What’s the Difference Between Thermal Imaging and Night Vision?
Night vision cameras rely on magnifying available light and displaying it back to you. Since night vision relies on reflected light, there has to be some available light, such as the moon or a street lamp, or you can’t see a subject at all.
Instead, a thermal imaging drone can see in total darkness because it’s relying on heat generated by the subject itself, whether it’s a warm-blooded animal (sadly, snakes are tough to spot on thermal cameras) or a leaking window that’s wasting your your energy bill. The thermal camera won’t show objects through the glass, but you can detect which parts of the window are hotter and colder, pinpointing any broken seals or poorly fitting frames that are leaking air.
Finally, unlike the magical imaging tools they use on the police dramas you see on your favorite streaming video service, a drone won’t allow you to watch thermal activity inside a house–you’ll need a more powerful, heavy standalone unit and possibly direct contact to see through walls.
Best Drones for Search and Rescue
The very nature of SAR operations is entirely unpredictable. You can be responding to a flood disaster one week and a searching for a wandering toddler the next. The key to any purchase is maximizing your flexibility so that you can respond well to any contingency.
The DJI Matrice M210 is by far the most flexible, configurable choice that lets you conquer a variety of mission profiles and field scenarios. You can event rent it as a pre-configured bundle with two cameras, one thermal and one zoom.
Designed to be highly configurable, the Matrice M210 has dual downward-facing camera ports so that you can fly with both the thermal XT sensor and the Z30 visible camera with an integrated 30X zoom lens. This setup is the best of both worlds and meets the needs of even the most demanding SAR teams. In the dual-battery configuration, the Matrice M210 can accomplish of up to 30 minutes on a charge, depending on sensor payload(s). Moreover, you’ll have live HD-quality video streaming back to your tablet or phone for the entire flight.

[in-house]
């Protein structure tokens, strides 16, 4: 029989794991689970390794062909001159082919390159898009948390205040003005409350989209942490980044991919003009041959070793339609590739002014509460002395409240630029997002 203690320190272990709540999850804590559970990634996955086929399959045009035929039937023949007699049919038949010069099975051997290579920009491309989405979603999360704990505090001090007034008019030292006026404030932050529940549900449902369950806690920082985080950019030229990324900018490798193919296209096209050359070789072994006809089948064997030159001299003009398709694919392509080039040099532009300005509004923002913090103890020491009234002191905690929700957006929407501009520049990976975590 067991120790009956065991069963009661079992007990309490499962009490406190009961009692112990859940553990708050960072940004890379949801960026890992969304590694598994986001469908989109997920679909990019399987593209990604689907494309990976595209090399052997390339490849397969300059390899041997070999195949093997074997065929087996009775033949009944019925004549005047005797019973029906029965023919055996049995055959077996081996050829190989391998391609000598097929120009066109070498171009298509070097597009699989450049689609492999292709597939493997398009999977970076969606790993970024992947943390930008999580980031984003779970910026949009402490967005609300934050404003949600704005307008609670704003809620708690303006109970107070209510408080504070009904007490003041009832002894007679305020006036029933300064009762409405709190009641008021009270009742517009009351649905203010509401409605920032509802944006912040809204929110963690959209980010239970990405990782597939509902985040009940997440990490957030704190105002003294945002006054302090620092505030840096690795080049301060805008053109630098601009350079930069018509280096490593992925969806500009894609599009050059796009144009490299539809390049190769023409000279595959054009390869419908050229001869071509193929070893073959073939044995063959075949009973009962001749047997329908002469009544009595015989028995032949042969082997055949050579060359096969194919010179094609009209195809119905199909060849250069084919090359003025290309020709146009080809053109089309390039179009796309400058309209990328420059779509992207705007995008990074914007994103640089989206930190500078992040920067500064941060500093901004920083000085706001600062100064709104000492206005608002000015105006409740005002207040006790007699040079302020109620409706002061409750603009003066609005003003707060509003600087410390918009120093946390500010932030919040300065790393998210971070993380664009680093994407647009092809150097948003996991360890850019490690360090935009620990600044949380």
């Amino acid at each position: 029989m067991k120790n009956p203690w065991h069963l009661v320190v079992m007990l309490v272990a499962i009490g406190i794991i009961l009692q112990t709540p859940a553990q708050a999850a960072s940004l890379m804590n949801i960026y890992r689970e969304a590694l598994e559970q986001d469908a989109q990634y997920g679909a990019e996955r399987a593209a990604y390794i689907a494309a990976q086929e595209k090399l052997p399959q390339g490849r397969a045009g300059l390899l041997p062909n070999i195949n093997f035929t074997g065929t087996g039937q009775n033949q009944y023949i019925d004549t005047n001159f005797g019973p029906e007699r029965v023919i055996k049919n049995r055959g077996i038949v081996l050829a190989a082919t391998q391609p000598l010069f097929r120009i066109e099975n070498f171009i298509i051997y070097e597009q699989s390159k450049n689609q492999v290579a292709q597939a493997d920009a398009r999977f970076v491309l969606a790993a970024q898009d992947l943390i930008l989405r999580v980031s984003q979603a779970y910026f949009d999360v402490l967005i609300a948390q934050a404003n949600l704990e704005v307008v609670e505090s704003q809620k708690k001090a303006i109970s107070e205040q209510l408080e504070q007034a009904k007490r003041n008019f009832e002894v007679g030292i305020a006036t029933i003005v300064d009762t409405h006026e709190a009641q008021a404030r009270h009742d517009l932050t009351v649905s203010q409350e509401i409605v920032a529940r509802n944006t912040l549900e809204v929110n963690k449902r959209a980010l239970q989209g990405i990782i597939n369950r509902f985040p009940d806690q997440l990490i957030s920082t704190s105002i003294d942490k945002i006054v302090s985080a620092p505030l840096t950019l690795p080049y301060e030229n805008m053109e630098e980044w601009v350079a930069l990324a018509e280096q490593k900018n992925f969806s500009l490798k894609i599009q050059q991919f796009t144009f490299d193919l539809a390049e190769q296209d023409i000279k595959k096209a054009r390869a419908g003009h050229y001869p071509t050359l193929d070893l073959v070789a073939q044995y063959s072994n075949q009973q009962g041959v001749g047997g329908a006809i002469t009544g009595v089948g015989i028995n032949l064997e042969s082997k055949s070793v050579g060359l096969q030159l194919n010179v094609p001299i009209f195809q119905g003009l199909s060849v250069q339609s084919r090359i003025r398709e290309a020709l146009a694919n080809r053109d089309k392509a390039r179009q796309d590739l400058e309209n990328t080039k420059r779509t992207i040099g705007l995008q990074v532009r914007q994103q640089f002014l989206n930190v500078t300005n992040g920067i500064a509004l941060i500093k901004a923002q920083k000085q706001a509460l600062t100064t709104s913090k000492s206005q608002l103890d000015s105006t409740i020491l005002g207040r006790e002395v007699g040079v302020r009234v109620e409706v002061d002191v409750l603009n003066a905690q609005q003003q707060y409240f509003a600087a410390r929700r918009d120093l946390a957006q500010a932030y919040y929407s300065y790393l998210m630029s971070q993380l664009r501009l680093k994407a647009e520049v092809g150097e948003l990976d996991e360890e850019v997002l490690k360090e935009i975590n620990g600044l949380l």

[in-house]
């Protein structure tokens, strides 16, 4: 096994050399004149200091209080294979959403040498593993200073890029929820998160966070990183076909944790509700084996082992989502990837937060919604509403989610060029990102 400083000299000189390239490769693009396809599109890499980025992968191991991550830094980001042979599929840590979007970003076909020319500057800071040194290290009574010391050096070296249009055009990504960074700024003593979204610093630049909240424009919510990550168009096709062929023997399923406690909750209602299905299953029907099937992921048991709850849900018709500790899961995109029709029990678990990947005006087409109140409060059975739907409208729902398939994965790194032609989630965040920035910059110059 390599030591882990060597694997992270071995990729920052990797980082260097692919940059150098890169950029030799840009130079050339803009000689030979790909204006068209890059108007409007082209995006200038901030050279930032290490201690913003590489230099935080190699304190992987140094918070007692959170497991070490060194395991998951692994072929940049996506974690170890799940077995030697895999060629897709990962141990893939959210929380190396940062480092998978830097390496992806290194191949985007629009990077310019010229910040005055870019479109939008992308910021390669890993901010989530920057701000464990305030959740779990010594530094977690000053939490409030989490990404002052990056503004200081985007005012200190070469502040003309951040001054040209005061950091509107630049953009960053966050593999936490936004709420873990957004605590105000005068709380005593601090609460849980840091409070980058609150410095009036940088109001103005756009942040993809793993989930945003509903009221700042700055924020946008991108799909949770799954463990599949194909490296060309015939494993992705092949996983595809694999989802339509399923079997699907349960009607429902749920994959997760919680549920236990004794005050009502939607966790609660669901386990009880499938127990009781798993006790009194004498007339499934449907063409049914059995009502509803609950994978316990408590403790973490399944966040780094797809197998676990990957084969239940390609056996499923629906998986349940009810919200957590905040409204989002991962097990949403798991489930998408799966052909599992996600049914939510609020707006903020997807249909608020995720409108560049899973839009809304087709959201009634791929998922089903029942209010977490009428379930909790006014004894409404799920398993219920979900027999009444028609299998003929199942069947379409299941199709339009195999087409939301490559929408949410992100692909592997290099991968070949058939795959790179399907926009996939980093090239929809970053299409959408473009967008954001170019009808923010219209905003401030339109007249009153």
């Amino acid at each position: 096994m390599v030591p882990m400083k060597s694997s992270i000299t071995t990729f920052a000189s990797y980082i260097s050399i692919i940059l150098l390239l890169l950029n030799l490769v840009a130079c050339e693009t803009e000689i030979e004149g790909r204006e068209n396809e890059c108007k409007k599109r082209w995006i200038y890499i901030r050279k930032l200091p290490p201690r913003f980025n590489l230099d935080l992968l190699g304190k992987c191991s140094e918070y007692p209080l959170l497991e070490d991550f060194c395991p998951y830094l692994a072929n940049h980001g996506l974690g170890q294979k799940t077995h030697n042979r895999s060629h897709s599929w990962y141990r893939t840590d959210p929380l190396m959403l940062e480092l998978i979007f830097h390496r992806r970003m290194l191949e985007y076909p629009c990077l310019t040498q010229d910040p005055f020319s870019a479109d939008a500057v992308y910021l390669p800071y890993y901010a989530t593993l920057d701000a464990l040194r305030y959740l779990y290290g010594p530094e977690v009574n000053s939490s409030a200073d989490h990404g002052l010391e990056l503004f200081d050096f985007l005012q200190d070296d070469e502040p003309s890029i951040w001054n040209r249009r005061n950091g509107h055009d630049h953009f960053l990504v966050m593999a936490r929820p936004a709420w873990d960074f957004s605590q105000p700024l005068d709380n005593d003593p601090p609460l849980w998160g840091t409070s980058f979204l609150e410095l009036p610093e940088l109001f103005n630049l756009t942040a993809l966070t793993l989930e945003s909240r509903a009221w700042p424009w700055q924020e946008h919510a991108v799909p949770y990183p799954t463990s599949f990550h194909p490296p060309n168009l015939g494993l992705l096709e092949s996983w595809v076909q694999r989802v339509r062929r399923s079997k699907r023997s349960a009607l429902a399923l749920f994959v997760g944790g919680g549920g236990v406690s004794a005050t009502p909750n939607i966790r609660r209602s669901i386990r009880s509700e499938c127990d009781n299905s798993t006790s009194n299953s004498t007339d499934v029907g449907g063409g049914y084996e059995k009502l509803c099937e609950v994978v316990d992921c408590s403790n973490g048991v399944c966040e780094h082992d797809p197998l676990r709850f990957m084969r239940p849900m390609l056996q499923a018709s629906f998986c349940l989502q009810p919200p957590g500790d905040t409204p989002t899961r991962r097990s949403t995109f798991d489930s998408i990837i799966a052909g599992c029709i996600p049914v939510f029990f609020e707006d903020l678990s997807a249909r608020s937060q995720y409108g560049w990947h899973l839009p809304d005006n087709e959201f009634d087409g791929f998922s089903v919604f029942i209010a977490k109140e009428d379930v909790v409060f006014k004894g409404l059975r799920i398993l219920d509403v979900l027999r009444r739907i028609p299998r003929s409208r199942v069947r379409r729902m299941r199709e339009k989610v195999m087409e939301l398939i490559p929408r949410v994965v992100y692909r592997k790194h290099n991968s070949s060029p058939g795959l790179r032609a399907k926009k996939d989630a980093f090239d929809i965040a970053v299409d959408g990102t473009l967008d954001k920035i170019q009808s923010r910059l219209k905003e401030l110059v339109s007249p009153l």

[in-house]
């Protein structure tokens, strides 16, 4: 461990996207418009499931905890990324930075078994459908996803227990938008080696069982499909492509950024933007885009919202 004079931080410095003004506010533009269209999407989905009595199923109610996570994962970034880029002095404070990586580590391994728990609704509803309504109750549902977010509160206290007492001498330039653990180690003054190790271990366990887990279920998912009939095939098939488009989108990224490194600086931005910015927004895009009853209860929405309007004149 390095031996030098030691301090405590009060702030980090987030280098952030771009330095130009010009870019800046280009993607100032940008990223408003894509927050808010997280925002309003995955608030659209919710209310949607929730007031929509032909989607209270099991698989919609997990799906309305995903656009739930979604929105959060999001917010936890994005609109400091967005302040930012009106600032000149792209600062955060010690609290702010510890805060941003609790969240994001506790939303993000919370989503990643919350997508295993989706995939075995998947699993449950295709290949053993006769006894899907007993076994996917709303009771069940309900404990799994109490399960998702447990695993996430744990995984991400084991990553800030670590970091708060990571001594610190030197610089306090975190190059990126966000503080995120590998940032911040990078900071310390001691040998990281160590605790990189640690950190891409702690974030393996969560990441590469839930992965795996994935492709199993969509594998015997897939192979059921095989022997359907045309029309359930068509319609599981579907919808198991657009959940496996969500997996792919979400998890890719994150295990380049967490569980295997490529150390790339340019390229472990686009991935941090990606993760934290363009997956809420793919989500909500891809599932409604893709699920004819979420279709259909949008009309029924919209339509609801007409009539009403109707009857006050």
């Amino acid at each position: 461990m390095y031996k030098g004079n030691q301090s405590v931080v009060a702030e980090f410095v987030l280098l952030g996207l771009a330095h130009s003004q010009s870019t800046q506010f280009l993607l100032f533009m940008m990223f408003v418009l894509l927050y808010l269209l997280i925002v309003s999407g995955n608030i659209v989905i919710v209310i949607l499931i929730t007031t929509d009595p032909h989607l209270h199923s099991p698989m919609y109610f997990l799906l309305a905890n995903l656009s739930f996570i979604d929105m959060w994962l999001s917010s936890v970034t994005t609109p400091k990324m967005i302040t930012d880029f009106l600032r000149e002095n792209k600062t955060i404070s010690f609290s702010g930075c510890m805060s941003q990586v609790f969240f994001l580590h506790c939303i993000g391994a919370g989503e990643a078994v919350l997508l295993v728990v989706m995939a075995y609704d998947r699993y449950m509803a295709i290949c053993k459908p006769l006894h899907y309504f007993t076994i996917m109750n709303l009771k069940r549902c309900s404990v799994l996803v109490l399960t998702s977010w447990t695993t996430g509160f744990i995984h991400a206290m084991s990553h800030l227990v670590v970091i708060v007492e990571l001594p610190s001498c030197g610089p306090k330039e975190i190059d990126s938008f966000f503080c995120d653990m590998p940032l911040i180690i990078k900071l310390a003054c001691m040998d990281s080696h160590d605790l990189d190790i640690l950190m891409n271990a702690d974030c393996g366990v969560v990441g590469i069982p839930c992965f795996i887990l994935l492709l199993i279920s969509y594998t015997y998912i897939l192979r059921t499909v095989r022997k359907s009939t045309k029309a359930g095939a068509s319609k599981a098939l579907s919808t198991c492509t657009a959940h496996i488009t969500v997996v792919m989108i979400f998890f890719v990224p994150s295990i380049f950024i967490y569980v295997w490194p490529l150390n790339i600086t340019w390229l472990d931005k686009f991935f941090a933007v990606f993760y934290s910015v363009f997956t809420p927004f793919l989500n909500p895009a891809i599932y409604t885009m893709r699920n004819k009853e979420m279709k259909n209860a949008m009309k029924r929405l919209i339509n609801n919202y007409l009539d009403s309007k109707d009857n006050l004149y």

For a more consumer-oriented thermal imaging drone with a lower price, consider the DJI Inspire 1. The Inspire 1 has legs that fold while in the air, allowing unobstructed 360-degree panning of the single camera. Our convenient rental bundled with the FLIR XT allows you to quickly get up to speed with thermal technology without a large up front investment.
If you already have an Inspire 1, you can try out the FLIR XT alone, renting just the stabilized thermal camera before you make a purchase decision. Note that the Inspire 2 doesn’t work with the XT sensor, so you’ll need an original Inspire 1 or a Matrice series quadcopter.
Search and Rescue Drone Success Stories
Police and SAR teams across the world are already using search and rescue drones to make a difference in many lives. Here are some of our favorite success stories from across the web:
An 81-year-old woman who was lost in a North Carolina cornfield on Sunday was found in less than 30 minutes after officials used a drone to locate her, a video released by police showed.